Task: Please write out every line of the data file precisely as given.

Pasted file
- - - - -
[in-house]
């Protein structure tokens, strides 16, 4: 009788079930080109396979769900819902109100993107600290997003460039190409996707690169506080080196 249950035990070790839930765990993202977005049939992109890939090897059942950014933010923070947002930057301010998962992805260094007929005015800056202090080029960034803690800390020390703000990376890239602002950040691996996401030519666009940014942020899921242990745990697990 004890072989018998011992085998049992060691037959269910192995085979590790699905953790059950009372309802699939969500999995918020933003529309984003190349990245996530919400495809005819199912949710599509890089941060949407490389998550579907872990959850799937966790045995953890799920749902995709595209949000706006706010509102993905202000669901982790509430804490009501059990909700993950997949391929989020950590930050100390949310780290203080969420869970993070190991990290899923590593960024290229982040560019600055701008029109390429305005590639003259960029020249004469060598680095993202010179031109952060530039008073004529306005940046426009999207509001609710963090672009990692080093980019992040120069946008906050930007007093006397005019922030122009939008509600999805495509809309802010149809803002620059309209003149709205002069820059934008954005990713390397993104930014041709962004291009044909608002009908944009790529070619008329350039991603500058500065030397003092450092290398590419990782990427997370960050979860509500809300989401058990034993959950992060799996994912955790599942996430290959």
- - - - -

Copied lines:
[in-house]
């Protein structure tokens, strides 16, 4: 009788079930080109396979769900819902109100993107600290997003460039190409996707690169506080080196 249950035990070790839930765990993202977005049939992109890939090897059942950014933010923070947002930057301010998962992805260094007929005015800056202090080029960034803690800390020390703000990376890239602002950040691996996401030519666009940014942020899921242990745990697990 004890072989018998011992085998049992060691037959269910192995085979590790699905953790059950009372309802699939969500999995918020933003529309984003190349990245996530919400495809005819199912949710599509890089941060949407490389998550579907872990959850799937966790045995953890799920749902995709595209949000706006706010509102993905202000669901982790509430804490009501059990909700993950997949391929989020950590930050100390949310780290203080969420869970993070190991990290899923590593960024290229982040560019600055701008029109390429305005590639003259960029020249004469060598680095993202010179031109952060530039008073004529306005940046426009999207509001609710963090672009990692080093980019992040120069946008906050930007007093006397005019922030122009939008509600999805495509809309802010149809803002620059309209003149709205002069820059934008954005990713390397993104930014041709962004291009044909608002009908944009790529070619008329350039991603500058500065030397003092450092290398590419990782990427997370960050979860509500809300989401058990034993959950992060799996994912955790599942996430290959």